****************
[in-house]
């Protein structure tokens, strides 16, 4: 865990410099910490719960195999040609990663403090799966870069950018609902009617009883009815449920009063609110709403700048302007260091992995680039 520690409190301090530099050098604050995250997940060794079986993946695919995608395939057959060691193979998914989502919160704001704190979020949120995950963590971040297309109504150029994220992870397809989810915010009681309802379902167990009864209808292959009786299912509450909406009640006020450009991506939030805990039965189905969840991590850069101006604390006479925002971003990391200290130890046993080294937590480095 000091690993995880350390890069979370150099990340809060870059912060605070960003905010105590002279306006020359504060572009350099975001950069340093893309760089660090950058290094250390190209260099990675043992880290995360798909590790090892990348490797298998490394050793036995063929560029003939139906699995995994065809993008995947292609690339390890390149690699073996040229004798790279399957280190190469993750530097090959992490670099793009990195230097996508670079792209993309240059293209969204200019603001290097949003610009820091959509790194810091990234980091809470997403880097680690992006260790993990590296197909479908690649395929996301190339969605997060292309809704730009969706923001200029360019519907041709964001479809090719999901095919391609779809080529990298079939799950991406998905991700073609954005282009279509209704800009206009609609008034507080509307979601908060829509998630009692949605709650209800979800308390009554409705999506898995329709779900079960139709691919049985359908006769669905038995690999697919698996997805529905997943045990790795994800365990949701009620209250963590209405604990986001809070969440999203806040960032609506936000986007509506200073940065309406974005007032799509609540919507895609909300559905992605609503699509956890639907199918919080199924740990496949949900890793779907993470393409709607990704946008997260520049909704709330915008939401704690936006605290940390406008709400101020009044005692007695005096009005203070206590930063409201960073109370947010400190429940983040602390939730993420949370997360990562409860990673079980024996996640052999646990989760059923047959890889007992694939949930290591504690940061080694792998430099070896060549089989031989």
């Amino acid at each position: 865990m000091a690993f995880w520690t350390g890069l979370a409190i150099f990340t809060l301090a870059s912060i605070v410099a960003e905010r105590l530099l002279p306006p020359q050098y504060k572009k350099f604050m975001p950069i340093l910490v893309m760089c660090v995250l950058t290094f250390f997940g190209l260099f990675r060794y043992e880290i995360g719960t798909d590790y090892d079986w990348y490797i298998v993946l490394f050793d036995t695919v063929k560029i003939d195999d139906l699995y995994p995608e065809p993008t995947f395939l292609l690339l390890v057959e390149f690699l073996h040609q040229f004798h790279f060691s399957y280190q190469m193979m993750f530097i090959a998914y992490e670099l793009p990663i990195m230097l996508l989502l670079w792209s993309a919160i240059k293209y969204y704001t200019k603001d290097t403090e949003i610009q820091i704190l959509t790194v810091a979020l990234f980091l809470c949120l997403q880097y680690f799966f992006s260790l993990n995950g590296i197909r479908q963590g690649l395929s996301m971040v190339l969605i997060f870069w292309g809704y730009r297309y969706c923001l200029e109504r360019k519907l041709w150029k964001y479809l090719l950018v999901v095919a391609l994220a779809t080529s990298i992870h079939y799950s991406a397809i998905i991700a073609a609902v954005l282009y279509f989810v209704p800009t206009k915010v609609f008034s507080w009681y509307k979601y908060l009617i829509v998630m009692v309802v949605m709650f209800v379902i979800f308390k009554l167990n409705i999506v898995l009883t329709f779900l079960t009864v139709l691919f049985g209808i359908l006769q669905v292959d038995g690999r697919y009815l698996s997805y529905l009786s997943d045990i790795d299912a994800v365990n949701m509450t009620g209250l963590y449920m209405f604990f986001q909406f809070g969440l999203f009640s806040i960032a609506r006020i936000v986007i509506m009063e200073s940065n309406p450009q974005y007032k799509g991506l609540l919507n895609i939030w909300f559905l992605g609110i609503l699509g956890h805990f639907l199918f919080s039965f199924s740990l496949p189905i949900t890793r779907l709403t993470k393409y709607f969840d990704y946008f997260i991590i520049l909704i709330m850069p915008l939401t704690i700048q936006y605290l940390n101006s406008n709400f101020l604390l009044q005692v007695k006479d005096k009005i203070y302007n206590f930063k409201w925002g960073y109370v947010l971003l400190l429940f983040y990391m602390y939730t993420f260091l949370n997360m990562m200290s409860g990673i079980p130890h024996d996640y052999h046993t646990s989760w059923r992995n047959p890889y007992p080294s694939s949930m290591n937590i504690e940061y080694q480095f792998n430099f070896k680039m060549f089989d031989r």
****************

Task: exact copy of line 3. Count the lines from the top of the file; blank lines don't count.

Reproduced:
């Amino acid at each position: 865990m000091a690993f995880w520690t350390g890069l979370a409190i150099f990340t809060l301090a870059s912060i605070v410099a960003e905010r105590l530099l002279p306006p020359q050098y504060k572009k350099f604050m975001p950069i340093l910490v893309m760089c660090v995250l950058t290094f250390f997940g190209l260099f990675r060794y043992e880290i995360g719960t798909d590790y090892d079986w990348y490797i298998v993946l490394f050793d036995t695919v063929k560029i003939d195999d139906l699995y995994p995608e065809p993008t995947f395939l292609l690339l390890v057959e390149f690699l073996h040609q040229f004798h790279f060691s399957y280190q190469m193979m993750f530097i090959a998914y992490e670099l793009p990663i990195m230097l996508l989502l670079w792209s993309a919160i240059k293209y969204y704001t200019k603001d290097t403090e949003i610009q820091i704190l959509t790194v810091a979020l990234f980091l809470c949120l997403q880097y680690f799966f992006s260790l993990n995950g590296i197909r479908q963590g690649l395929s996301m971040v190339l969605i997060f870069w292309g809704y730009r297309y969706c923001l200029e109504r360019k519907l041709w150029k964001y479809l090719l950018v999901v095919a391609l994220a779809t080529s990298i992870h079939y799950s991406a397809i998905i991700a073609a609902v954005l282009y279509f989810v209704p800009t206009k915010v609609f008034s507080w009681y509307k979601y908060l009617i829509v998630m009692v309802v949605m709650f209800v379902i979800f308390k009554l167990n409705i999506v898995l009883t329709f779900l079960t009864v139709l691919f049985g209808i359908l006769q669905v292959d038995g690999r697919y009815l698996s997805y529905l009786s997943d045990i790795d299912a994800v365990n949701m509450t009620g209250l963590y449920m209405f604990f986001q909406f809070g969440l999203f009640s806040i960032a609506r006020i936000v986007i509506m009063e200073s940065n309406p450009q974005y007032k799509g991506l609540l919507n895609i939030w909300f559905l992605g609110i609503l699509g956890h805990f639907l199918f919080s039965f199924s740990l496949p189905i949900t890793r779907l709403t993470k393409y709607f969840d990704y946008f997260i991590i520049l909704i709330m850069p915008l939401t704690i700048q936006y605290l940390n101006s406008n709400f101020l604390l009044q005692v007695k006479d005096k009005i203070y302007n206590f930063k409201w925002g960073y109370v947010l971003l400190l429940f983040y990391m602390y939730t993420f260091l949370n997360m990562m200290s409860g990673i079980p130890h024996d996640y052999h046993t646990s989760w059923r992995n047959p890889y007992p080294s694939s949930m290591n937590i504690e940061y080694q480095f792998n430099f070896k680039m060549f089989d031989r």